Pandemic (H1N1) 2009 - update 62 (revised 21 August 2009)
Laboratory-confirmed cases of pandemic (H1N1) 2009 as officially reported to WHO by States Parties to the IHR (2005) as of 13 August 2009
The countries and overseas territories/communities that have newly reported their first pandemic (H1N1) 2009 confirmed case(s) since the last web update (No. 61) as of 13 August 2009 are:
Ghana, Zambia, and Tuvalu
*Given that countries are no longer required to test and report individual cases, the number of cases reported actually understates the real number of cases.
Qualitative indicators (Week 31: 27 July - 2 August 2009 and Week 32: 3 August - 9 August 2009)
The qualitative indicators monitor: the global geographic spread of influenza, trends in acute respiratory diseases, the intensity of respiratory disease activity, and the impact of the pandemic on health-care services.
Human infection with pandemic (H1N1) 2009 virus: updated interim WHO guidance on global surveillance
The attached maps display information on the qualitative indicators reported for weeks 31 and 32. Information is available for approximately 50 to 60 countries each week. Implementation of this monitoring system is ongoing and completeness of reporting is expected to increase over time.
Geographic spread of influenza activity during week 31 and 32Geographic spread of influenza activity during week 31
Trend of respiratory diseases activity compared to the previous week during week 31 and week 32
Trend of respiratory diseases activity compared to the previous week during week 31
Trend of respiratory diseases activity compared to the previous week during week 32
Intensity of acute respiratory diseases in the population during week 31 and week 32
Intensity of acute respiratory diseases in the population during week 31
Intensity of acute respiratory diseases in the population during week 32
Impact on health care services during week 31 and week 32
As of this week, there have been more than 182,000 laboratory confirmed cases of pandemic influenza H1N1, 1799 deaths, in 177 countries and territories have been reported to WHO. As more and more countries have stopped counting individual cases, particularly of milder illness, the case number is significantly lower than the actually number of cases that have occurred. However, through the WHO monitoring network, it is apparent that rates of influenza illness continue to decline in the temperate regions of the southern hemisphere, except in South Africa where pandemic influenza H1N1 appeared slightly later than the other countries of the region. Active transmission is still seen in some later affected areas of Australia, Chile and Argentina even as national rates decrease.
Areas of tropical Asia are reporting increasing rates of illness as they enter their monsoon season, as represented by India, Thailand, Malaysia, and Hong Kong, four places in the region which have active surveillance programs. Tropical regions of Central America, represented by Costa Rica and El Salvador, are also seeing very active transmission.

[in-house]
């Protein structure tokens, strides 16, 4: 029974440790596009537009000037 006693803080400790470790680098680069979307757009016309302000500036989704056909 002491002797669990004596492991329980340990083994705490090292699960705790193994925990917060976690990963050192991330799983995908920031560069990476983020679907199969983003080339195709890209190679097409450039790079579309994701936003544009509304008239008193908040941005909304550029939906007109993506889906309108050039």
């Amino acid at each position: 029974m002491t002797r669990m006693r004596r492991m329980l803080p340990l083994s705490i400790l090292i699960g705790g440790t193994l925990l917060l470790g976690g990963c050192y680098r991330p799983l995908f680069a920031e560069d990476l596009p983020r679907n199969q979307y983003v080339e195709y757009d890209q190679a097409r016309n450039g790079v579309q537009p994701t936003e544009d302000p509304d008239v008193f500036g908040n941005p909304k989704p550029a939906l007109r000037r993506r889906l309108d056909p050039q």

In the northern temperate zones, overall rates are declining in both North America and Europe though the virus is still found across a wide area throughout both regions and pockets of high activity are being reported in 3 U.S. states and a few countries of Western Europe.
It has been noted throughout the temperate zones of the southern hemisphere, which are now passing out of their winter season, that when pandemic H1N1 began to circulate, the relative importance of seasonal strains, represented by H3N2 in nearly all countries, rapidly diminished and pandemic H1N1 became the dominant strain. Some seasonal H1N1 strains were reported but were even less common than seasonal H3N2. It is too early to tell if this co-circulation of multiple strains will continue into the coming season of the Northern Hemisphere but it appears very likely that pandemic H1N1 will be the dominant influenza virus in the early part of the winter months.
Many countries including Australia, Canada, New Zealand, and the U.S. have noted that their indigenous peoples appear to be at increased risk of severe disease related to pandemic influenza. While it still has not been clearly determined how much of the increased risk observed in these groups is due to issues related to access to care, high rates of chronic medical conditions that are known to increase risk, or other factors, countries with indigenous and other vulnerable populations should carefully evaluate the situation and consider ways to mitigate the impact of the pandemic in the coming season in these populations.
WHO has also been notified of 12 cases of oseltamivir resistant virus. These isolates have a mutation in the neuraminidase (referred to as H275Y) that confers resistance to oseltamivir, though the viruses remain sensitive to zanamivir. Of these 8 have been associated with oseltamivir post exposure prophylaxis, one with treatment of uncomplicated illness, and two have been from immunocompromised patients receiving oseltamivir treatment. These isolated cases have arisen in different parts of the world (Japan 4, USA 2, China, Hong Kong SAR China 2, and 1 in Denmark, Canada, Singapore and China), and there are no epidemiological links between them. There is also no evidence of onward transmission from these cases.